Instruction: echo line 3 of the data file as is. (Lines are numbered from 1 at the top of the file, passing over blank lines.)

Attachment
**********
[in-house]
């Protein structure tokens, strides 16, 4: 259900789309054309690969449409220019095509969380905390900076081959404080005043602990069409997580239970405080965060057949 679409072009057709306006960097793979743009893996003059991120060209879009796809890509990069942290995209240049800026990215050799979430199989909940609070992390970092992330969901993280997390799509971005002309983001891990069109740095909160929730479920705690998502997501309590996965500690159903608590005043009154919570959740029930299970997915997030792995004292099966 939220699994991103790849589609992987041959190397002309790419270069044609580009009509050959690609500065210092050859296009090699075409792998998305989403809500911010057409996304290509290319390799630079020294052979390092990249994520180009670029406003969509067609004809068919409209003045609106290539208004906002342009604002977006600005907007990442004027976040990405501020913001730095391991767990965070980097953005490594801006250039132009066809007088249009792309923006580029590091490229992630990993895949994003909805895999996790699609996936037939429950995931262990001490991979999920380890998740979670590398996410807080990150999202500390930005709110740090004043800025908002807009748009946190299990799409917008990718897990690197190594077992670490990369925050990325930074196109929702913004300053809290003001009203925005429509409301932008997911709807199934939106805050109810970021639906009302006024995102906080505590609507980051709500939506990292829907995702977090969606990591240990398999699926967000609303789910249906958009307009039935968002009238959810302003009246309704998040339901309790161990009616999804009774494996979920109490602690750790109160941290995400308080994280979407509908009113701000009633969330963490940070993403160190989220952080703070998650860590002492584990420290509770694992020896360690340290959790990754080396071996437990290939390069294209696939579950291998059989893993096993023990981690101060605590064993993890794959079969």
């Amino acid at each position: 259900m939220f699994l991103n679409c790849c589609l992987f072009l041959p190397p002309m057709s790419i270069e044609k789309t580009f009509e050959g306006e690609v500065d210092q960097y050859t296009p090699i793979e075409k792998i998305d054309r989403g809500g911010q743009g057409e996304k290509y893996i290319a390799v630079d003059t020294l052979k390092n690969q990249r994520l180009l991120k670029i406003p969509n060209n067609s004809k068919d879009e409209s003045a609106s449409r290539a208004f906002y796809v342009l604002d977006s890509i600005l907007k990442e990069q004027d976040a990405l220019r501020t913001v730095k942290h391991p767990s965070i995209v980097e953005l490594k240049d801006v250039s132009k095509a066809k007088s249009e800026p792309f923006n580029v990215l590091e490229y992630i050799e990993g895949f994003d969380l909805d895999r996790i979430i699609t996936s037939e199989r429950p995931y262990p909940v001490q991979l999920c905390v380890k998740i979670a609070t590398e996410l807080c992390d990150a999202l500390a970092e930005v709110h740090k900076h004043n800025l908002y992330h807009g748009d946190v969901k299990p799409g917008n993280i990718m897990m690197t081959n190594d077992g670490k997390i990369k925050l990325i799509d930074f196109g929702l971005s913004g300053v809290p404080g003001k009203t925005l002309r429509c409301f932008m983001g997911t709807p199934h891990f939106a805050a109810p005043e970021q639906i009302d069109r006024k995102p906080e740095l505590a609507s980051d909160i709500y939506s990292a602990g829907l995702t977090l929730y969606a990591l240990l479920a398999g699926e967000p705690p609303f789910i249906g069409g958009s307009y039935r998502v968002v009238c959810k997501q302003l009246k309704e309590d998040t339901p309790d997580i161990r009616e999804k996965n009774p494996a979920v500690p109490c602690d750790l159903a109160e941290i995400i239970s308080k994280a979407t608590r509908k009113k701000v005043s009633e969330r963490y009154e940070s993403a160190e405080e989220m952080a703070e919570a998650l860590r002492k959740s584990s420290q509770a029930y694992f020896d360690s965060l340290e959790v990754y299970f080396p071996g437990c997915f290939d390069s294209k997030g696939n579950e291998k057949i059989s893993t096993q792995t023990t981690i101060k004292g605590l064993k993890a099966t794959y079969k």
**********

């Amino acid at each position: 259900m939220f699994l991103n679409c790849c589609l992987f072009l041959p190397p002309m057709s790419i270069e044609k789309t580009f009509e050959g306006e690609v500065d210092q960097y050859t296009p090699i793979e075409k792998i998305d054309r989403g809500g911010q743009g057409e996304k290509y893996i290319a390799v630079d003059t020294l052979k390092n690969q990249r994520l180009l991120k670029i406003p969509n060209n067609s004809k068919d879009e409209s003045a609106s449409r290539a208004f906002y796809v342009l604002d977006s890509i600005l907007k990442e990069q004027d976040a990405l220019r501020t913001v730095k942290h391991p767990s965070i995209v980097e953005l490594k240049d801006v250039s132009k095509a066809k007088s249009e800026p792309f923006n580029v990215l590091e490229y992630i050799e990993g895949f994003d969380l909805d895999r996790i979430i699609t996936s037939e199989r429950p995931y262990p909940v001490q991979l999920c905390v380890k998740i979670a609070t590398e996410l807080c992390d990150a999202l500390a970092e930005v709110h740090k900076h004043n800025l908002y992330h807009g748009d946190v969901k299990p799409g917008n993280i990718m897990m690197t081959n190594d077992g670490k997390i990369k925050l990325i799509d930074f196109g929702l971005s913004g300053v809290p404080g003001k009203t925005l002309r429509c409301f932008m983001g997911t709807p199934h891990f939106a805050a109810p005043e970021q639906i009302d069109r006024k995102p906080e740095l505590a609507s980051d909160i709500y939506s990292a602990g829907l995702t977090l929730y969606a990591l240990l479920a398999g699926e967000p705690p609303f789910i249906g069409g958009s307009y039935r998502v968002v009238c959810k997501q302003l009246k309704e309590d998040t339901p309790d997580i161990r009616e999804k996965n009774p494996a979920v500690p109490c602690d750790l159903a109160e941290i995400i239970s308080k994280a979407t608590r509908k009113k701000v005043s009633e969330r963490y009154e940070s993403a160190e405080e989220m952080a703070e919570a998650l860590r002492k959740s584990s420290q509770a029930y694992f020896d360690s965060l340290e959790v990754y299970f080396p071996g437990c997915f290939d390069s294209k997030g696939n579950e291998k057949i059989s893993t096993q792995t023990t981690i101060k004292g605590l064993k993890a099966t794959y079969k």